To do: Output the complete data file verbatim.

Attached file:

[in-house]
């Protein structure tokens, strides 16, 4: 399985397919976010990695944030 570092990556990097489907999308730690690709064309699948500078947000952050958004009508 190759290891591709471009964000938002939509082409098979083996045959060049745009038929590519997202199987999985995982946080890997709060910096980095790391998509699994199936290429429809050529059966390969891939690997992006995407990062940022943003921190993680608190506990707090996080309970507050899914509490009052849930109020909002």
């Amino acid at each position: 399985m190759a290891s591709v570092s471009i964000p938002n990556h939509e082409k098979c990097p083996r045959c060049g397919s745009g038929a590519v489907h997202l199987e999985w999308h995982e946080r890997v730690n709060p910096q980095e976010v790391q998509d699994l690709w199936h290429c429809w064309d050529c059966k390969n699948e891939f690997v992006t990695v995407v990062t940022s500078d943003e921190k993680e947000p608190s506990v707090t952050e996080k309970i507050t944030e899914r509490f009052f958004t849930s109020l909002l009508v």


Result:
[in-house]
């Protein structure tokens, strides 16, 4: 399985397919976010990695944030 570092990556990097489907999308730690690709064309699948500078947000952050958004009508 190759290891591709471009964000938002939509082409098979083996045959060049745009038929590519997202199987999985995982946080890997709060910096980095790391998509699994199936290429429809050529059966390969891939690997992006995407990062940022943003921190993680608190506990707090996080309970507050899914509490009052849930109020909002």
């Amino acid at each position: 399985m190759a290891s591709v570092s471009i964000p938002n990556h939509e082409k098979c990097p083996r045959c060049g397919s745009g038929a590519v489907h997202l199987e999985w999308h995982e946080r890997v730690n709060p910096q980095e976010v790391q998509d699994l690709w199936h290429c429809w064309d050529c059966k390969n699948e891939f690997v992006t990695v995407v990062t940022s500078d943003e921190k993680e947000p608190s506990v707090t952050e996080k309970i507050t944030e899914r509490f009052f958004t849930s109020l909002l009508v």